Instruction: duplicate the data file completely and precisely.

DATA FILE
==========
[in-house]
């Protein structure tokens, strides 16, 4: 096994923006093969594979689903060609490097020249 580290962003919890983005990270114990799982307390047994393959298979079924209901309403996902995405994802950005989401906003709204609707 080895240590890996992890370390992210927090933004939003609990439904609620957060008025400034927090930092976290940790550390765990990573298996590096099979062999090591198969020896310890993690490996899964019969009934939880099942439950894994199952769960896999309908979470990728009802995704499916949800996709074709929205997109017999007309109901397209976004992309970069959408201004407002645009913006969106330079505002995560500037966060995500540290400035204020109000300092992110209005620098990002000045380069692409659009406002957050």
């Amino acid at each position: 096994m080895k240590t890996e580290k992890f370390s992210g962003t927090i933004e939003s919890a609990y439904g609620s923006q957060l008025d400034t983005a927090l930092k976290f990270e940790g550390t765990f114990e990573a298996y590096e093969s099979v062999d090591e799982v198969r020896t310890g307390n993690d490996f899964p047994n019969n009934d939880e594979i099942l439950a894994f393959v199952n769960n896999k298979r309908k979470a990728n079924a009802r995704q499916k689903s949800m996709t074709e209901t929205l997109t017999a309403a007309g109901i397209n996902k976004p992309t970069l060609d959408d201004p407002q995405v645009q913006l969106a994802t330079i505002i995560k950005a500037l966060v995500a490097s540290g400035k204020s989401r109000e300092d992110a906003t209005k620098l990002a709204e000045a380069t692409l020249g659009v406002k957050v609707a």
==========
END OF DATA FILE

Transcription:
[in-house]
């Protein structure tokens, strides 16, 4: 096994923006093969594979689903060609490097020249 580290962003919890983005990270114990799982307390047994393959298979079924209901309403996902995405994802950005989401906003709204609707 080895240590890996992890370390992210927090933004939003609990439904609620957060008025400034927090930092976290940790550390765990990573298996590096099979062999090591198969020896310890993690490996899964019969009934939880099942439950894994199952769960896999309908979470990728009802995704499916949800996709074709929205997109017999007309109901397209976004992309970069959408201004407002645009913006969106330079505002995560500037966060995500540290400035204020109000300092992110209005620098990002000045380069692409659009406002957050």
């Amino acid at each position: 096994m080895k240590t890996e580290k992890f370390s992210g962003t927090i933004e939003s919890a609990y439904g609620s923006q957060l008025d400034t983005a927090l930092k976290f990270e940790g550390t765990f114990e990573a298996y590096e093969s099979v062999d090591e799982v198969r020896t310890g307390n993690d490996f899964p047994n019969n009934d939880e594979i099942l439950a894994f393959v199952n769960n896999k298979r309908k979470a990728n079924a009802r995704q499916k689903s949800m996709t074709e209901t929205l997109t017999a309403a007309g109901i397209n996902k976004p992309t970069l060609d959408d201004p407002q995405v645009q913006l969106a994802t330079i505002i995560k950005a500037l966060v995500a490097s540290g400035k204020s989401r109000e300092d992110a906003t209005k620098l990002a709204e000045a380069t692409l020249g659009v406002k957050v609707a």